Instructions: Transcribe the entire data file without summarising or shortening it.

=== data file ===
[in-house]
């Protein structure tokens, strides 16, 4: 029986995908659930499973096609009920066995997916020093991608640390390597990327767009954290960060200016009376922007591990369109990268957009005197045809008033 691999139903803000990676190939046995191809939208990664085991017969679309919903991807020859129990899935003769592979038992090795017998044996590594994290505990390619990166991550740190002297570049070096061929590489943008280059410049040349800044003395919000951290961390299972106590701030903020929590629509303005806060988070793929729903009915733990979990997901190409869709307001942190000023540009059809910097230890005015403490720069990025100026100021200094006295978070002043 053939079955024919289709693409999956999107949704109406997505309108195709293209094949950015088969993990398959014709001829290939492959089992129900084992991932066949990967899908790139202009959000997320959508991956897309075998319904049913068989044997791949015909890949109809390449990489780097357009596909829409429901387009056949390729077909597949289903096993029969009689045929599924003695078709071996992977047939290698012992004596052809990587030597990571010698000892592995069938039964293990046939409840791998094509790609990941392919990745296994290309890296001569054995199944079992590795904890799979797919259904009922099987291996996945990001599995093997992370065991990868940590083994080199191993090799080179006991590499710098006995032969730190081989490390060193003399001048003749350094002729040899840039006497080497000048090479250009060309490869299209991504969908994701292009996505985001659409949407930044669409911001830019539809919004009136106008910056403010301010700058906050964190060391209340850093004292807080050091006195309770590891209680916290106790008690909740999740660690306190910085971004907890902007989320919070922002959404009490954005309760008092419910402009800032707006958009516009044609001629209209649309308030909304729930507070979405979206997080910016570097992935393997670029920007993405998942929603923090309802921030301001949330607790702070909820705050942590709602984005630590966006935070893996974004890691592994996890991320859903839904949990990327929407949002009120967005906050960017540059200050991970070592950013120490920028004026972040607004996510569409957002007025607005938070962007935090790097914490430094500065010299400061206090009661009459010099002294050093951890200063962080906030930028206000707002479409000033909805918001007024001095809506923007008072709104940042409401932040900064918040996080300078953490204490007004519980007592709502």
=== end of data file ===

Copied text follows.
[in-house]
């Protein structure tokens, strides 16, 4: 029986995908659930499973096609009920066995997916020093991608640390390597990327767009954290960060200016009376922007591990369109990268957009005197045809008033 691999139903803000990676190939046995191809939208990664085991017969679309919903991807020859129990899935003769592979038992090795017998044996590594994290505990390619990166991550740190002297570049070096061929590489943008280059410049040349800044003395919000951290961390299972106590701030903020929590629509303005806060988070793929729903009915733990979990997901190409869709307001942190000023540009059809910097230890005015403490720069990025100026100021200094006295978070002043 053939079955024919289709693409999956999107949704109406997505309108195709293209094949950015088969993990398959014709001829290939492959089992129900084992991932066949990967899908790139202009959000997320959508991956897309075998319904049913068989044997791949015909890949109809390449990489780097357009596909829409429901387009056949390729077909597949289903096993029969009689045929599924003695078709071996992977047939290698012992004596052809990587030597990571010698000892592995069938039964293990046939409840791998094509790609990941392919990745296994290309890296001569054995199944079992590795904890799979797919259904009922099987291996996945990001599995093997992370065991990868940590083994080199191993090799080179006991590499710098006995032969730190081989490390060193003399001048003749350094002729040899840039006497080497000048090479250009060309490869299209991504969908994701292009996505985001659409949407930044669409911001830019539809919004009136106008910056403010301010700058906050964190060391209340850093004292807080050091006195309770590891209680916290106790008690909740999740660690306190910085971004907890902007989320919070922002959404009490954005309760008092419910402009800032707006958009516009044609001629209209649309308030909304729930507070979405979206997080910016570097992935393997670029920007993405998942929603923090309802921030301001949330607790702070909820705050942590709602984005630590966006935070893996974004890691592994996890991320859903839904949990990327929407949002009120967005906050960017540059200050991970070592950013120490920028004026972040607004996510569409957002007025607005938070962007935090790097914490430094500065010299400061206090009661009459010099002294050093951890200063962080906030930028206000707002479409000033909805918001007024001095809506923007008072709104940042409401932040900064918040996080300078953490204490007004519980007592709502």